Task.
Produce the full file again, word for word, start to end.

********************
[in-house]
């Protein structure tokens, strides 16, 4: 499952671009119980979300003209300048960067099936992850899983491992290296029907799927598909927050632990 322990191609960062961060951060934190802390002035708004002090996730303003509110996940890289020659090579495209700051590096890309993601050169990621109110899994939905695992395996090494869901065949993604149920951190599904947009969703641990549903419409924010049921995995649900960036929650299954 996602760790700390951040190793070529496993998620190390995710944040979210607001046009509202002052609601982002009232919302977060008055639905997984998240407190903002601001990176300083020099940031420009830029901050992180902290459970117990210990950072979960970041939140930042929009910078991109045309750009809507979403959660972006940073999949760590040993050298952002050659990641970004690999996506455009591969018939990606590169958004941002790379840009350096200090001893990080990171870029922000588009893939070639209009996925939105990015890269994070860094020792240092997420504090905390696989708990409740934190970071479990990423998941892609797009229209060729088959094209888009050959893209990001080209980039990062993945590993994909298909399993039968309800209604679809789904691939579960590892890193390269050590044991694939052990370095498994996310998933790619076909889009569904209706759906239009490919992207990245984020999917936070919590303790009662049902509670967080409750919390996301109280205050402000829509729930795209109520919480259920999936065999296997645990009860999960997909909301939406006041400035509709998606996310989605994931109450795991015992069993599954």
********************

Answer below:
[in-house]
């Protein structure tokens, strides 16, 4: 499952671009119980979300003209300048960067099936992850899983491992290296029907799927598909927050632990 322990191609960062961060951060934190802390002035708004002090996730303003509110996940890289020659090579495209700051590096890309993601050169990621109110899994939905695992395996090494869901065949993604149920951190599904947009969703641990549903419409924010049921995995649900960036929650299954 996602760790700390951040190793070529496993998620190390995710944040979210607001046009509202002052609601982002009232919302977060008055639905997984998240407190903002601001990176300083020099940031420009830029901050992180902290459970117990210990950072979960970041939140930042929009910078991109045309750009809507979403959660972006940073999949760590040993050298952002050659990641970004690999996506455009591969018939990606590169958004941002790379840009350096200090001893990080990171870029922000588009893939070639209009996925939105990015890269994070860094020792240092997420504090905390696989708990409740934190970071479990990423998941892609797009229209060729088959094209888009050959893209990001080209980039990062993945590993994909298909399993039968309800209604679809789904691939579960590892890193390269050590044991694939052990370095498994996310998933790619076909889009569904209706759906239009490919992207990245984020999917936070919590303790009662049902509670967080409750919390996301109280205050402000829509729930795209109520919480259920999936065999296997645990009860999960997909909301939406006041400035509709998606996310989605994931109450795991015992069993599954």